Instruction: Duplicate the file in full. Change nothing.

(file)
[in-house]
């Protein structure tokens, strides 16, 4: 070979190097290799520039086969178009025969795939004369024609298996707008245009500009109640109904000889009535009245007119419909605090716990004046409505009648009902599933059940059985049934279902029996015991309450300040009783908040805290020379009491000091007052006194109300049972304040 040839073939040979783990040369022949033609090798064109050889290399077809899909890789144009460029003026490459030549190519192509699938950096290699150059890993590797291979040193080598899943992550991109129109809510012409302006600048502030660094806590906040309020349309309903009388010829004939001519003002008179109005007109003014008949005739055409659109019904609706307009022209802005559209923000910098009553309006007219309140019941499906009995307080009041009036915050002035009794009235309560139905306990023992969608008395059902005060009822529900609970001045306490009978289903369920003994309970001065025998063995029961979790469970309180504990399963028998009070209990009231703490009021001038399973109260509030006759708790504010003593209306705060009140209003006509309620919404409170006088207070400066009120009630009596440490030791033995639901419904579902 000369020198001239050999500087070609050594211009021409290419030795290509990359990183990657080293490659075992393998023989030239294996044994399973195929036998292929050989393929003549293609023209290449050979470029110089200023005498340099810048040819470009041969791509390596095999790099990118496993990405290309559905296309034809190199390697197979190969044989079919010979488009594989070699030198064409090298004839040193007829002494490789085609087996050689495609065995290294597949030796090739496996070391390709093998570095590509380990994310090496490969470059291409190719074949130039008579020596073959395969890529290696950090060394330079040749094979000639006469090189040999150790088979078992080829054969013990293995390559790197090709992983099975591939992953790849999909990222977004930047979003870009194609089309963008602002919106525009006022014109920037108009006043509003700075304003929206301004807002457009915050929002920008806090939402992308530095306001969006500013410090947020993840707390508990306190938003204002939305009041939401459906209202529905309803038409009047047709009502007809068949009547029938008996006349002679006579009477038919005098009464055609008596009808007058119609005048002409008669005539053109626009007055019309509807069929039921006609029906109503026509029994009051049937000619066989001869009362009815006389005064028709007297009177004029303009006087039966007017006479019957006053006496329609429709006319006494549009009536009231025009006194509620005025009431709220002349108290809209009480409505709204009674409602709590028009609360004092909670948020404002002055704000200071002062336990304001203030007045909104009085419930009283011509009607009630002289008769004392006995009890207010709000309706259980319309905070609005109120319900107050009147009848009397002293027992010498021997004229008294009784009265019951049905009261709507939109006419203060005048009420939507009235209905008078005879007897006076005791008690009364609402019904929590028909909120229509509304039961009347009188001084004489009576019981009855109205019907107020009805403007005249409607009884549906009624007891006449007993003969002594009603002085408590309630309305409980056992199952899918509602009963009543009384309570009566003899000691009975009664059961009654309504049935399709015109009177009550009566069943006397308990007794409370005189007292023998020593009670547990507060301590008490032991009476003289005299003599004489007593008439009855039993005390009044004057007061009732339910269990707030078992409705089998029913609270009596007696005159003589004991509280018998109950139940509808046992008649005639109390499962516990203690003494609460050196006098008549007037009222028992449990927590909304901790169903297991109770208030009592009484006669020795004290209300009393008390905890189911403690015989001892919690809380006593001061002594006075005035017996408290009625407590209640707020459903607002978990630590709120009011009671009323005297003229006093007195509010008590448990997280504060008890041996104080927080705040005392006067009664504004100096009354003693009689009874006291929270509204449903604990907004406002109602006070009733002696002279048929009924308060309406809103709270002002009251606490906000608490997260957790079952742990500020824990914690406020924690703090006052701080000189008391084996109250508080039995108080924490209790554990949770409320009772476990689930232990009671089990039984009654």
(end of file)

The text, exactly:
[in-house]
């Protein structure tokens, strides 16, 4: 070979190097290799520039086969178009025969795939004369024609298996707008245009500009109640109904000889009535009245007119419909605090716990004046409505009648009902599933059940059985049934279902029996015991309450300040009783908040805290020379009491000091007052006194109300049972304040 040839073939040979783990040369022949033609090798064109050889290399077809899909890789144009460029003026490459030549190519192509699938950096290699150059890993590797291979040193080598899943992550991109129109809510012409302006600048502030660094806590906040309020349309309903009388010829004939001519003002008179109005007109003014008949005739055409659109019904609706307009022209802005559209923000910098009553309006007219309140019941499906009995307080009041009036915050002035009794009235309560139905306990023992969608008395059902005060009822529900609970001045306490009978289903369920003994309970001065025998063995029961979790469970309180504990399963028998009070209990009231703490009021001038399973109260509030006759708790504010003593209306705060009140209003006509309620919404409170006088207070400066009120009630009596440490030791033995639901419904579902 000369020198001239050999500087070609050594211009021409290419030795290509990359990183990657080293490659075992393998023989030239294996044994399973195929036998292929050989393929003549293609023209290449050979470029110089200023005498340099810048040819470009041969791509390596095999790099990118496993990405290309559905296309034809190199390697197979190969044989079919010979488009594989070699030198064409090298004839040193007829002494490789085609087996050689495609065995290294597949030796090739496996070391390709093998570095590509380990994310090496490969470059291409190719074949130039008579020596073959395969890529290696950090060394330079040749094979000639006469090189040999150790088979078992080829054969013990293995390559790197090709992983099975591939992953790849999909990222977004930047979003870009194609089309963008602002919106525009006022014109920037108009006043509003700075304003929206301004807002457009915050929002920008806090939402992308530095306001969006500013410090947020993840707390508990306190938003204002939305009041939401459906209202529905309803038409009047047709009502007809068949009547029938008996006349002679006579009477038919005098009464055609008596009808007058119609005048002409008669005539053109626009007055019309509807069929039921006609029906109503026509029994009051049937000619066989001869009362009815006389005064028709007297009177004029303009006087039966007017006479019957006053006496329609429709006319006494549009009536009231025009006194509620005025009431709220002349108290809209009480409505709204009674409602709590028009609360004092909670948020404002002055704000200071002062336990304001203030007045909104009085419930009283011509009607009630002289008769004392006995009890207010709000309706259980319309905070609005109120319900107050009147009848009397002293027992010498021997004229008294009784009265019951049905009261709507939109006419203060005048009420939507009235209905008078005879007897006076005791008690009364609402019904929590028909909120229509509304039961009347009188001084004489009576019981009855109205019907107020009805403007005249409607009884549906009624007891006449007993003969002594009603002085408590309630309305409980056992199952899918509602009963009543009384309570009566003899000691009975009664059961009654309504049935399709015109009177009550009566069943006397308990007794409370005189007292023998020593009670547990507060301590008490032991009476003289005299003599004489007593008439009855039993005390009044004057007061009732339910269990707030078992409705089998029913609270009596007696005159003589004991509280018998109950139940509808046992008649005639109390499962516990203690003494609460050196006098008549007037009222028992449990927590909304901790169903297991109770208030009592009484006669020795004290209300009393008390905890189911403690015989001892919690809380006593001061002594006075005035017996408290009625407590209640707020459903607002978990630590709120009011009671009323005297003229006093007195509010008590448990997280504060008890041996104080927080705040005392006067009664504004100096009354003693009689009874006291929270509204449903604990907004406002109602006070009733002696002279048929009924308060309406809103709270002002009251606490906000608490997260957790079952742990500020824990914690406020924690703090006052701080000189008391084996109250508080039995108080924490209790554990949770409320009772476990689930232990009671089990039984009654």